US4206775A (en) * 1977-06-21 1980-06-10 Fuji Electric Co., Ltd. Coin sorting machine
US4234071A (en) * 1977-11-03 1980-11-18 Compagnie De Signaux Et D'enterprises Electriques Device for checking metal pieces, particularly coins
US4151904A (en) * 1977-11-14 1979-05-01 H. R. Electronics Company Coin detection device
GB2020469A (en) * 1978-02-18 1979-11-14 Pa Management Consult Coin discriminating apparatus
US4323148A (en) * 1979-03-12 1982-04-06 Matsushita Electric Industrial Co., Ltd. Coin selector for vending machine
US4326621A (en) * 1979-03-15 1982-04-27 Gaea Trade And Development Company Limited Coin detecting apparatus for distinguishing genuine coins from slugs, spurious coins and the like
US4286704A (en) * 1979-04-27 1981-09-01 Coin Controls Limited Coin-validating arrangement
JPS5611182A (en) * 1979-07-10 1981-02-04 Mitsubishi Motors Corp Automatic electric welding equipment
US4371073A (en) * 1979-08-08 1983-02-01 Autelca Ag Coin checker for coins of varying diameter
US4353453A (en) * 1980-04-10 1982-10-12 Atn Research & Development Corporation Valid coin acceptor for coin actuated apparatus
US4436196A (en) * 1980-06-20 1984-03-13 Plessey Overseas Limited Method of and apparatus for assessing coins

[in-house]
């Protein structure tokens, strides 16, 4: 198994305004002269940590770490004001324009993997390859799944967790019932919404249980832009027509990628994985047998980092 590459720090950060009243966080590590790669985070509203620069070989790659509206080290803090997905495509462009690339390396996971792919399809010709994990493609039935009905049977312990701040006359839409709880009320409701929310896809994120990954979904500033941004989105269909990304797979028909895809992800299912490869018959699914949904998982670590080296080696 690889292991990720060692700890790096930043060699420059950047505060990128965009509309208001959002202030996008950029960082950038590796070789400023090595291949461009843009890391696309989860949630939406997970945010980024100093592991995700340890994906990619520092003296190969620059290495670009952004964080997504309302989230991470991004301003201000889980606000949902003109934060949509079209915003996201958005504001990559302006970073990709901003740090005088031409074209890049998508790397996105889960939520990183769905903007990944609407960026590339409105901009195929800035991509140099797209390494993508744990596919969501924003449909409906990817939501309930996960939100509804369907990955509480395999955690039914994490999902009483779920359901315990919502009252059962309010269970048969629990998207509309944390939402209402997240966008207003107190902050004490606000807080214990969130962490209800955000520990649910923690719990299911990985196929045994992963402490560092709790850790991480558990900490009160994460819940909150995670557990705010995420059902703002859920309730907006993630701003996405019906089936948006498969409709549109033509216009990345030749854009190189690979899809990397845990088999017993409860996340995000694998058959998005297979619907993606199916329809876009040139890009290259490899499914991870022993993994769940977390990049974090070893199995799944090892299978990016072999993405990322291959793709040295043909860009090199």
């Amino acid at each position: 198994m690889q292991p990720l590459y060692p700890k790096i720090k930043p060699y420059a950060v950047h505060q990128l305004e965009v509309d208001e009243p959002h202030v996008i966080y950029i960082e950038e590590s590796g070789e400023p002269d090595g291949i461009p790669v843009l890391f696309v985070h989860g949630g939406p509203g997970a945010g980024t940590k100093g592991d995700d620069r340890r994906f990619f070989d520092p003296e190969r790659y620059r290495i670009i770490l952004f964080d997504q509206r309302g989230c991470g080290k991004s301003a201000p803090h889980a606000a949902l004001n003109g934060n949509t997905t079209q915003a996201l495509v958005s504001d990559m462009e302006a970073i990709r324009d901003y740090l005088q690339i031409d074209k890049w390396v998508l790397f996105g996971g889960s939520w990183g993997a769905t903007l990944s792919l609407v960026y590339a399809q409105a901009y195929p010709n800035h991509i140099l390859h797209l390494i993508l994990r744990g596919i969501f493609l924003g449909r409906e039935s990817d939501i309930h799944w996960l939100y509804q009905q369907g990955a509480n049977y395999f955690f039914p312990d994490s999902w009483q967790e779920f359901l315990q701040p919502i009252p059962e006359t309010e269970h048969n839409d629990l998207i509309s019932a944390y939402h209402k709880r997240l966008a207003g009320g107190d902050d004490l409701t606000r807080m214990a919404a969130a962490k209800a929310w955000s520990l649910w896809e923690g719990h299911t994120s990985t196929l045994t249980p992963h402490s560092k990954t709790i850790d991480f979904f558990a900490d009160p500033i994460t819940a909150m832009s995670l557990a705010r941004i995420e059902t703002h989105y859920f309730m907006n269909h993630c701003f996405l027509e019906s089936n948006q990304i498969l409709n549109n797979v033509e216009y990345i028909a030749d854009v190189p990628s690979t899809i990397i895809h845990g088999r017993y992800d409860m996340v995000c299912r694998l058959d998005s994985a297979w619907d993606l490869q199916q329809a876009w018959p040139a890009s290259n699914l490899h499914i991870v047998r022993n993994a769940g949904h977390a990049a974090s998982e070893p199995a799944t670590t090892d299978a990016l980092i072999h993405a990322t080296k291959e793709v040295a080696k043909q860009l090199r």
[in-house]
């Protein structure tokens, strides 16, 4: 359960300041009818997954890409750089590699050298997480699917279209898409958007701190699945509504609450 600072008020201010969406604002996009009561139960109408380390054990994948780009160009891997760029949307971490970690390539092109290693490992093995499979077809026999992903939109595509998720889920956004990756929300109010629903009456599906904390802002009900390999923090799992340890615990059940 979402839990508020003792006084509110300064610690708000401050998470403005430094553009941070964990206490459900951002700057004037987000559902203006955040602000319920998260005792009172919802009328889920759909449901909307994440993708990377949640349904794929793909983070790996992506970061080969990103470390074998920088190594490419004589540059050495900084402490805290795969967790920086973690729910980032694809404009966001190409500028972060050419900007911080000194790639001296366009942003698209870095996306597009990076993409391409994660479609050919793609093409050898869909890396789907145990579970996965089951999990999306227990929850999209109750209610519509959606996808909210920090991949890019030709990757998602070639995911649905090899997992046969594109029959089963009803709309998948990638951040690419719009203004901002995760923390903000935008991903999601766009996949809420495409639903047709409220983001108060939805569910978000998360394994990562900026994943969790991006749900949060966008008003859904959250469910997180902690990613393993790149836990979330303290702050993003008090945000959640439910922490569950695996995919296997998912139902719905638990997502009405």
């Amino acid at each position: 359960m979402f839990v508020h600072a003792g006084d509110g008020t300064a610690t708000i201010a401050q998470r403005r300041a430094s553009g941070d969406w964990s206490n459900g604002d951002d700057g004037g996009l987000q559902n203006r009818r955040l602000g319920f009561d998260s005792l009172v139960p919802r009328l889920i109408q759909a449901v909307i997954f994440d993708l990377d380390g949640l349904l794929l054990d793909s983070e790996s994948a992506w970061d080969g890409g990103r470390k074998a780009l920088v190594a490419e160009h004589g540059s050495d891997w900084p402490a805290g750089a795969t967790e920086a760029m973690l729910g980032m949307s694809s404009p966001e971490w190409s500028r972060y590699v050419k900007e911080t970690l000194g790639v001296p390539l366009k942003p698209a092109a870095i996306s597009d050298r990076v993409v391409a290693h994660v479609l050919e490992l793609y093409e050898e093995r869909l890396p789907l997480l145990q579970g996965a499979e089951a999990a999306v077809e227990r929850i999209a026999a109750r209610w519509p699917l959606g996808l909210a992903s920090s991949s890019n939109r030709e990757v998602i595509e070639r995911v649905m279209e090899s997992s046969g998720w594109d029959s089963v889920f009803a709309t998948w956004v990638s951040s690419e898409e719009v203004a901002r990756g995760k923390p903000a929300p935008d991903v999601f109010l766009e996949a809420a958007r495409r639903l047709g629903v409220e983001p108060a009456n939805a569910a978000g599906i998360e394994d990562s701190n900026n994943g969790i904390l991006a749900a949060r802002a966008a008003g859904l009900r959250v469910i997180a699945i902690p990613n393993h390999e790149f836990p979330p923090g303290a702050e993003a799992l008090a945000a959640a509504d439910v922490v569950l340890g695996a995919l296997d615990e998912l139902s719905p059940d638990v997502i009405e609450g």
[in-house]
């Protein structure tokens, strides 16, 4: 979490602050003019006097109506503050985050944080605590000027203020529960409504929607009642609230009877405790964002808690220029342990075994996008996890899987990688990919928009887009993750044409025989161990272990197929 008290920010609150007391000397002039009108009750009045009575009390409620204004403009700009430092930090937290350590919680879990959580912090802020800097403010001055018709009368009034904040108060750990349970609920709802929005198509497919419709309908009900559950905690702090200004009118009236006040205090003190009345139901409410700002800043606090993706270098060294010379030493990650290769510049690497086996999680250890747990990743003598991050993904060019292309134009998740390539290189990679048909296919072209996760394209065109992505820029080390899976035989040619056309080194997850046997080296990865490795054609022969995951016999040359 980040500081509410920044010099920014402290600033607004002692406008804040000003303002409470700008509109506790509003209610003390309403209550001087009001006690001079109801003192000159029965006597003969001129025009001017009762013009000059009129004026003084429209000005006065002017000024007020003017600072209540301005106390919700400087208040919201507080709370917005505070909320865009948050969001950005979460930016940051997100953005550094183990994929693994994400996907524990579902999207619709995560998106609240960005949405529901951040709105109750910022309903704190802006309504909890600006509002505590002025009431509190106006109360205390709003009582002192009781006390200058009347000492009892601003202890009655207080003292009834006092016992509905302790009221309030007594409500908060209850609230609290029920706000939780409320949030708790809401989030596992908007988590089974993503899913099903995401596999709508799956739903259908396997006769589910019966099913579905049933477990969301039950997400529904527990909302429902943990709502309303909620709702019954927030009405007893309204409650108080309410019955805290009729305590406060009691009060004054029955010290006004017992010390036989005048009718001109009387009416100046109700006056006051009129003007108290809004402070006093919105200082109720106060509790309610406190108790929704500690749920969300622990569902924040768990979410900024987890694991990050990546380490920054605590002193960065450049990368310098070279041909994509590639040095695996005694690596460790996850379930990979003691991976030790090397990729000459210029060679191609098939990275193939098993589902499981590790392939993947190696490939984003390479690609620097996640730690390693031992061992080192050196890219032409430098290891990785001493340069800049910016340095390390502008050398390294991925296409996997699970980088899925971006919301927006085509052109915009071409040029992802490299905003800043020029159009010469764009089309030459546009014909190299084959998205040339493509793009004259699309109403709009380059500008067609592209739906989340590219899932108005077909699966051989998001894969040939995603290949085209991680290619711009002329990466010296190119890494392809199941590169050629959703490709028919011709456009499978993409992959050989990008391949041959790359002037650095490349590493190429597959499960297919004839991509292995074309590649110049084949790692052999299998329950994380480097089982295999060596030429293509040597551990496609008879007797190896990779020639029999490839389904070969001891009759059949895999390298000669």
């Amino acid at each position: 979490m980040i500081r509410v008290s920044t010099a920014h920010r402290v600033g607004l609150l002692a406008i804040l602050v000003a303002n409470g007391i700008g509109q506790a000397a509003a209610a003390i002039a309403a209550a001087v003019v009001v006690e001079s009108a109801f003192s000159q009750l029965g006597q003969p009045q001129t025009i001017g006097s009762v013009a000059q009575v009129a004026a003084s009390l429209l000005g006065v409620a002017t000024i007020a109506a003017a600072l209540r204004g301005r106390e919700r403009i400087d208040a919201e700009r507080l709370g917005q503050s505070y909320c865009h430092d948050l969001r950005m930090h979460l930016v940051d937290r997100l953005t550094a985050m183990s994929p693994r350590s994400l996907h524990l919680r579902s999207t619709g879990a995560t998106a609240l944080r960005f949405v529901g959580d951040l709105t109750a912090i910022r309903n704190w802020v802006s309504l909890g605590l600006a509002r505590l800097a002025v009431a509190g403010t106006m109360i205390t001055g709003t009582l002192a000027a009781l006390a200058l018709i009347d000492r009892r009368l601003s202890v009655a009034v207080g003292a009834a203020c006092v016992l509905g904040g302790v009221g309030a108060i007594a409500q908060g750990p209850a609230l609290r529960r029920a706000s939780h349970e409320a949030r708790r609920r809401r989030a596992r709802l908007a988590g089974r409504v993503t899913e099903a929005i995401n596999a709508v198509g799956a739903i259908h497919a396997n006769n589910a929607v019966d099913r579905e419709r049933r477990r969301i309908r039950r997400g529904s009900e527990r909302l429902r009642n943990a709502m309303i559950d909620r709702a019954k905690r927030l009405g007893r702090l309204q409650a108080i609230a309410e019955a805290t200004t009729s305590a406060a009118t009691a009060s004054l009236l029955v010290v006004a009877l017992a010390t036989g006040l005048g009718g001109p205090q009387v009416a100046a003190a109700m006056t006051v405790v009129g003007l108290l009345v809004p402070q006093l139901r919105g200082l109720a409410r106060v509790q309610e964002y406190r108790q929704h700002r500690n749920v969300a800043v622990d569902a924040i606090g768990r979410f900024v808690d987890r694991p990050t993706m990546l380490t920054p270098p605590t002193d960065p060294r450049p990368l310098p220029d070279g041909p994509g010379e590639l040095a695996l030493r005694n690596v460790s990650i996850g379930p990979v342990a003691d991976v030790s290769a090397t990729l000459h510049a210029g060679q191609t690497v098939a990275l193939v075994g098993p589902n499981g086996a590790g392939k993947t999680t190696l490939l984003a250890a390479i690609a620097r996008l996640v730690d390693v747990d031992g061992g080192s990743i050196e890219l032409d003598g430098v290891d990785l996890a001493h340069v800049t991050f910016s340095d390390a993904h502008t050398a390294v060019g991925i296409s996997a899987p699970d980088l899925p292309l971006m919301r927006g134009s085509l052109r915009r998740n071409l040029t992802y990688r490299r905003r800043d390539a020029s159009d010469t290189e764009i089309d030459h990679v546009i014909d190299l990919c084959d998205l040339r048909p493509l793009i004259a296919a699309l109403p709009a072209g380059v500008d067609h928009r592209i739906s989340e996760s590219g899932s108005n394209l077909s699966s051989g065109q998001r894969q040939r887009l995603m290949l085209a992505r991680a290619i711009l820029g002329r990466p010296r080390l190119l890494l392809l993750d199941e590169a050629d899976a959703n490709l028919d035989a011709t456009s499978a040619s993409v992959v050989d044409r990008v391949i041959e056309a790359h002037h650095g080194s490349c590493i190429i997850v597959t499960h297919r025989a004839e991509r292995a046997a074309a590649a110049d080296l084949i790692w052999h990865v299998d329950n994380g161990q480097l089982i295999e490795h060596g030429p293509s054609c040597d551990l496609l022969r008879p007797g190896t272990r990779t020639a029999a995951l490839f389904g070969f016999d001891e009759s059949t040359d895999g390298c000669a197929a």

US4460080A (en) * 1981-03-19 1984-07-17 Aeronautical & General Instruments Limited Coin validation apparatus
JPS586985A (en) * 1981-06-26 1983-01-14 Diamond Shamrock Corp Electrolytic cell membrane/spe formation by solution coating
JPS5830632A (en) * 1981-08-04 1983-02-23 Leybold Heraeus Gmbh & Co Kg Heat conduction vacuum gauge
US4437558A (en) * 1982-06-14 1984-03-20 Raymond Nicholson Coin detector apparatus
US4469213A (en) * 1982-06-14 1984-09-04 Raymond Nicholson Coin detector system
US4705154A (en) * 1985-05-17 1987-11-10 Matsushita Electric Industrial Co. Ltd. Coin selection apparatus
US4842119A (en) * 1985-06-18 1989-06-27 Asahi Seiko Kabushiki Kaisha Sensor coil for discriminating coin acceptor or rejector
DE3522229A1 (en) * 1985-06-21 1987-01-02 Eps Elektronik Und Lichttechni Electronic coin tester

Cited By (68)

* Cited by examiner, † Cited by third party
Publication number Priority date Publication date Assignee Title
US5458225A (en) * 1991-09-28 1995-10-17 Anritsu Corporation Coin discriminating apparatus
US5507378A (en) * 1994-11-03 1996-04-16 Tricom Corporation Coin box receptacle